Developmental changes in baseline cortisol activity in early childhood: Relations with napping and effortful control

Sarah E. Watamura, Bonny Donzella, Darlene A. Kertes, Megan R. Gunnar

Research output: Contribution to journalArticlepeer-review

175 Scopus citations


Development of the hypothalamic-pituitary-adrenocortical (HPA) axis was examined using salivary cortisol levels assessed at wake-up, midmorning, midafternoon, and bedtime in 77 children aged 12, 18, 24, 30, and 36 months, in a cross-sectional design. Hierarchical linear modeling (HLM) analyses were used to characterize cortisol production across the day and to examine age-related differences. Using area(s) under the curve (AUC), cortisol levels were higher among the 12-, 18-, and 24-month children than among the 30- and 36-month children. For all five age groups, cortisol levels were highest at wake-up and lowest at bedtime. Significant decreases were noted between wake-up and midmorning, and between midafternoon and bedtime. Unlike adults, midafternoon cortisol levels were not significantly lower than midmorning levels. Over this age period, children napped less and scored increasingly higher on parent reports of effortful control. Among the 30- and 36-month children, shorter naps were associated with more adultlike decreases in cortisol levels from midmorning to midafternoon. Considering all of the age groups together, effortful control correlated negatively with cortisol levels after controlling for age. These results suggest that circadian regulation of the HPA axis continues to mature into the third year in humans, and that its maturation corresponds to aspects of behavioral development.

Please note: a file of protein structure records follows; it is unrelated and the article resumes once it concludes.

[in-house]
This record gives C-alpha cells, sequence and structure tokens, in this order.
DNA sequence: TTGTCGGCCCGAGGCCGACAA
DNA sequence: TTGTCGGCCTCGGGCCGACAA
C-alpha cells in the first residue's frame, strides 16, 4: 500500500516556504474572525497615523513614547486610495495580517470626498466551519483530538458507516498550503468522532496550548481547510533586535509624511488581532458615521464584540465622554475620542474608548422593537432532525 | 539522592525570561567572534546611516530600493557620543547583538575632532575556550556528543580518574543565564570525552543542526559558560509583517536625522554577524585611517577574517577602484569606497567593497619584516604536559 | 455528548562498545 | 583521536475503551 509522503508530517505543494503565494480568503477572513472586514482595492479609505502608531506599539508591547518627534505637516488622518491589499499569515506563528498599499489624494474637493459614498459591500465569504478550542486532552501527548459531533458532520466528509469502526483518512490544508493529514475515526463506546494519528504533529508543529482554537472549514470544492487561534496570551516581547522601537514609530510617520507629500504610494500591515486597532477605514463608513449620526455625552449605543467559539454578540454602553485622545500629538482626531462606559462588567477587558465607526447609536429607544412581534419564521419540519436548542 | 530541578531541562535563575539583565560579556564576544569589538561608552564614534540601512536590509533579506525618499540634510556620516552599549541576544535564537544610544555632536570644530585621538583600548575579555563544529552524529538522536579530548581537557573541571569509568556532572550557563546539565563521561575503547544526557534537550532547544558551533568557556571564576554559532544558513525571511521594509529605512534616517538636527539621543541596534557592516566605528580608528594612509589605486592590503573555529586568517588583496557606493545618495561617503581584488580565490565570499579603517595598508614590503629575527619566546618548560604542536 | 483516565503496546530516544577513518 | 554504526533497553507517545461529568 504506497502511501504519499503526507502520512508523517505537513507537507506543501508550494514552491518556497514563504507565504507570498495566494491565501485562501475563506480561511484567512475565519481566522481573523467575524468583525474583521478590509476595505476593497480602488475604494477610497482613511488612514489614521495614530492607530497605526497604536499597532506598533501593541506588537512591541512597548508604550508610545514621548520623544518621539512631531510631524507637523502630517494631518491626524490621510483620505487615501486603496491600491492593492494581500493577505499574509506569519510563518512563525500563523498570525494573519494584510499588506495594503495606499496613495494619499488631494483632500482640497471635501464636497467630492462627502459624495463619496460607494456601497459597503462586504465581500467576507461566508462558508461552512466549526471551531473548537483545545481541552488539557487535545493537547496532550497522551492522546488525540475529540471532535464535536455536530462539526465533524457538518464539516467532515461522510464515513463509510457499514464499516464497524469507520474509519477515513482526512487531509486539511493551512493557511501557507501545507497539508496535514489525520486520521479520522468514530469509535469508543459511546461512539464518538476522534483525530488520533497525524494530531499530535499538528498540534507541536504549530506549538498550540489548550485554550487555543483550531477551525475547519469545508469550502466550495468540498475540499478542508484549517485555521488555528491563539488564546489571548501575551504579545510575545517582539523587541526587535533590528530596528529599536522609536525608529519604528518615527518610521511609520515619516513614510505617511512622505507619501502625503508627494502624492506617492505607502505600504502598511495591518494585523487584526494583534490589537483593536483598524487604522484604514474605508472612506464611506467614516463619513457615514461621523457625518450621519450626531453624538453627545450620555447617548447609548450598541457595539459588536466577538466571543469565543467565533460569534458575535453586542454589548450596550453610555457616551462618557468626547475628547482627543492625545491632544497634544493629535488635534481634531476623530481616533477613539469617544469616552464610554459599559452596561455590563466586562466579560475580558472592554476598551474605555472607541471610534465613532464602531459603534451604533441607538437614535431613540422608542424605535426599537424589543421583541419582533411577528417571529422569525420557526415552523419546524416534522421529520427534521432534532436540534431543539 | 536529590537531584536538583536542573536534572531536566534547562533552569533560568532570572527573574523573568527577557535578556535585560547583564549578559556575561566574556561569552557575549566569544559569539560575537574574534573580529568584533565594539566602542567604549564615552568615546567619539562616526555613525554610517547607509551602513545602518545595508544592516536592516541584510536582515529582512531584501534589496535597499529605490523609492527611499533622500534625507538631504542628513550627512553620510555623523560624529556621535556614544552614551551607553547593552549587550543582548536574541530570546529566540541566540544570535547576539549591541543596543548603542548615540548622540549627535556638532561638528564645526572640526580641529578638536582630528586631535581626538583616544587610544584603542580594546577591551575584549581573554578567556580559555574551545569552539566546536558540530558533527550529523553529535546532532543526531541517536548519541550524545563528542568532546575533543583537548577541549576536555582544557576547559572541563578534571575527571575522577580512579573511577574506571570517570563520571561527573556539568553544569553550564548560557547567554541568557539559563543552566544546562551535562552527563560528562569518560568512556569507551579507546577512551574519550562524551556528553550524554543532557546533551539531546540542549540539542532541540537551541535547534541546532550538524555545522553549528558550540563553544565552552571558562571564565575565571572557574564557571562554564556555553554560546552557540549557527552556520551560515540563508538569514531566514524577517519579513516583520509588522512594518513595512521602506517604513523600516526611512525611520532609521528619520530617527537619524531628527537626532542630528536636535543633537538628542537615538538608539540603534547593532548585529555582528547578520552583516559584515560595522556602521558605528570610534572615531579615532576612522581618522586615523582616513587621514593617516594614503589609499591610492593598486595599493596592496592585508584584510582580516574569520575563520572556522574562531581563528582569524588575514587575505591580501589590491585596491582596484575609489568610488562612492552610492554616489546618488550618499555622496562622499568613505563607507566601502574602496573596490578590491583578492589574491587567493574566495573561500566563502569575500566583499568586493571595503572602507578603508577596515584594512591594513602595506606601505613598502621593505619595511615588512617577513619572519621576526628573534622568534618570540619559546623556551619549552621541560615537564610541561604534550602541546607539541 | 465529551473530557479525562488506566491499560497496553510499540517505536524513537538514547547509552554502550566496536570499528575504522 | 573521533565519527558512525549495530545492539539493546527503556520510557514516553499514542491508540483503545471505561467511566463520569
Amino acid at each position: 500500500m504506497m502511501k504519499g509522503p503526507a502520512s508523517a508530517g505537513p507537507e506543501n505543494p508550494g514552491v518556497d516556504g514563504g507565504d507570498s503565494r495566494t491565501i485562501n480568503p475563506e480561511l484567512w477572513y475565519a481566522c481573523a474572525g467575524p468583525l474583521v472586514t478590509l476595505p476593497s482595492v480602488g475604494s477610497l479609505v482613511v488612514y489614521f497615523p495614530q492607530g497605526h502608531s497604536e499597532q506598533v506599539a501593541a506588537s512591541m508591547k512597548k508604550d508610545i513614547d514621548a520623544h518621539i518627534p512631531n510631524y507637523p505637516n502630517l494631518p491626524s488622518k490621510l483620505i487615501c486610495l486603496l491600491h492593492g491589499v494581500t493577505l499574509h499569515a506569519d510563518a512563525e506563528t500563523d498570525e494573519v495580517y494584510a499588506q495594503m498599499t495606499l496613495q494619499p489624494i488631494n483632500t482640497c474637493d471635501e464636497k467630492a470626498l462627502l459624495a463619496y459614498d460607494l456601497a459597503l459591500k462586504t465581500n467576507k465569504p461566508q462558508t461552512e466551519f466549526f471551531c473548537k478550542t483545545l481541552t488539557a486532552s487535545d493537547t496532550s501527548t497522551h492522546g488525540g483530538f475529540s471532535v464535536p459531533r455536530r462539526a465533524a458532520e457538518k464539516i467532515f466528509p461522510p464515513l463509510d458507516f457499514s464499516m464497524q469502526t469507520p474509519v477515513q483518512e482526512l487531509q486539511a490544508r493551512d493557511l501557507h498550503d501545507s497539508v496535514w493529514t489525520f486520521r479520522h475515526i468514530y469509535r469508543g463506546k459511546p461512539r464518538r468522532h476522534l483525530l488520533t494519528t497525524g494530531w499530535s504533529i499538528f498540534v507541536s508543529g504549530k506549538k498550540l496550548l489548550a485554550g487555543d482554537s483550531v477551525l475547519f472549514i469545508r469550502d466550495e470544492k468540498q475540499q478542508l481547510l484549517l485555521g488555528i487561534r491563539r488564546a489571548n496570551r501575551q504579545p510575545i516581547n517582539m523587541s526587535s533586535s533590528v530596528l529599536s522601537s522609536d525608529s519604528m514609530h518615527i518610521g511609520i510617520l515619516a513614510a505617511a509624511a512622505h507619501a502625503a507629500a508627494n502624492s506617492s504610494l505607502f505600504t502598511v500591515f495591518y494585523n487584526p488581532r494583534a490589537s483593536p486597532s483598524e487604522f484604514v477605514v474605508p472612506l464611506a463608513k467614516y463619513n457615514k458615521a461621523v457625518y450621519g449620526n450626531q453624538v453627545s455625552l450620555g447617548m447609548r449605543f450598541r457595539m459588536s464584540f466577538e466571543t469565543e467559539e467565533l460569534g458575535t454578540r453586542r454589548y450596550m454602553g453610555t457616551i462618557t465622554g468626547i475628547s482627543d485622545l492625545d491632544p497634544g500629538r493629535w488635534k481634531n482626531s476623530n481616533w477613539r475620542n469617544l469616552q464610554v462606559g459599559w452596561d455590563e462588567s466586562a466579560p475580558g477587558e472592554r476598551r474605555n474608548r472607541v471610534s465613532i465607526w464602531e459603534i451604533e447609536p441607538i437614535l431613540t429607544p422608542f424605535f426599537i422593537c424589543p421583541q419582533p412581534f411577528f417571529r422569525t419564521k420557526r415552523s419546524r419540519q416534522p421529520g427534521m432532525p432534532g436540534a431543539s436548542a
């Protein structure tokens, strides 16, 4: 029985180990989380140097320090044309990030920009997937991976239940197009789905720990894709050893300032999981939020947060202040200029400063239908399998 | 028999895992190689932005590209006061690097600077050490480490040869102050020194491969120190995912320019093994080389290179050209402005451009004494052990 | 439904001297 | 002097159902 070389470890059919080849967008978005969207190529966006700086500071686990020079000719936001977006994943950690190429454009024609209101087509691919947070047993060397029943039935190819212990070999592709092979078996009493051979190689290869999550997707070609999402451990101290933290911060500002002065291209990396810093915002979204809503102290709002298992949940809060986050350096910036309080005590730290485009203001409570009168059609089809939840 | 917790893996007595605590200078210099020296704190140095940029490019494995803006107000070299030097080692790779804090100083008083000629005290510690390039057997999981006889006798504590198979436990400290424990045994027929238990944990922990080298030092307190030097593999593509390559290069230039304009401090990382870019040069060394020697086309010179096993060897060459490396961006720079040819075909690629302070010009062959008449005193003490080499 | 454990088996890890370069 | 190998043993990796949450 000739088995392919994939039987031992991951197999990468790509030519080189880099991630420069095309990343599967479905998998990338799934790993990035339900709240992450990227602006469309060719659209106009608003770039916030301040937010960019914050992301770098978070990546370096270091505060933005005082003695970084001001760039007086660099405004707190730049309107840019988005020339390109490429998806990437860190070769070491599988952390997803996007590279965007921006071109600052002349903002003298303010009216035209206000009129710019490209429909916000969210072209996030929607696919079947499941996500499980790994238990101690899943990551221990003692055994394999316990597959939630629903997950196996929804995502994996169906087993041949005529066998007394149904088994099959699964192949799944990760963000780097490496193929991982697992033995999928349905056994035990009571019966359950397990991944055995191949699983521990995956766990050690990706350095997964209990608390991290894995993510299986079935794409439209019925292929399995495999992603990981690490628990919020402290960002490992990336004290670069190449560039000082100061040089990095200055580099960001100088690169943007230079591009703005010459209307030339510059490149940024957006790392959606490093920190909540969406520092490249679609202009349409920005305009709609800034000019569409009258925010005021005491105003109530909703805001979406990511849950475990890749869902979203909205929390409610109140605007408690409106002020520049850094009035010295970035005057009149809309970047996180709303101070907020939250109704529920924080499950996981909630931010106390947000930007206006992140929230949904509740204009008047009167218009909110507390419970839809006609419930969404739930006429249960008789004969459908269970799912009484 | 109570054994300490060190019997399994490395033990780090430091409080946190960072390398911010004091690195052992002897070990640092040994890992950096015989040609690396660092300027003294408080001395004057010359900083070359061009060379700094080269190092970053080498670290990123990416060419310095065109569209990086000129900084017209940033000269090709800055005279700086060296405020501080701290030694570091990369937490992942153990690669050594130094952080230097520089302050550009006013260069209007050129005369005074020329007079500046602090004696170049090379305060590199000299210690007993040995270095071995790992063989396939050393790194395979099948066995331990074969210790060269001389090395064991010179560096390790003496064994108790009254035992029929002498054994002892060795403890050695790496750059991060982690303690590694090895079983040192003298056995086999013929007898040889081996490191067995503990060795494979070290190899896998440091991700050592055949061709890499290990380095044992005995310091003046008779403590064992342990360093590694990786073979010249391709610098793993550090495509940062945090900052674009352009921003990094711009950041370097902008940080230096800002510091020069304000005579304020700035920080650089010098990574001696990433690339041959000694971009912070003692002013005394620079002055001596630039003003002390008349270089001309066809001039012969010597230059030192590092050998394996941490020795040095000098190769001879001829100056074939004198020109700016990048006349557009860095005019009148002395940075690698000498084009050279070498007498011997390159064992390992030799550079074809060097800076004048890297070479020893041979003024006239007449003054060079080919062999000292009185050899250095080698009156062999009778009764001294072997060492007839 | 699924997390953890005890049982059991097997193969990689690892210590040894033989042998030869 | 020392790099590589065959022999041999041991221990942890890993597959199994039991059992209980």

Original languageEnglish (US)
Pages (from-to)125-133
Number of pages9
JournalDevelopmental psychobiology
Issue number3
StatePublished - 2004


  • Children
  • Cortisol
  • Development
  • Effortful control
  • Infants
  • Napping
  • Temperament
  • Toddlers


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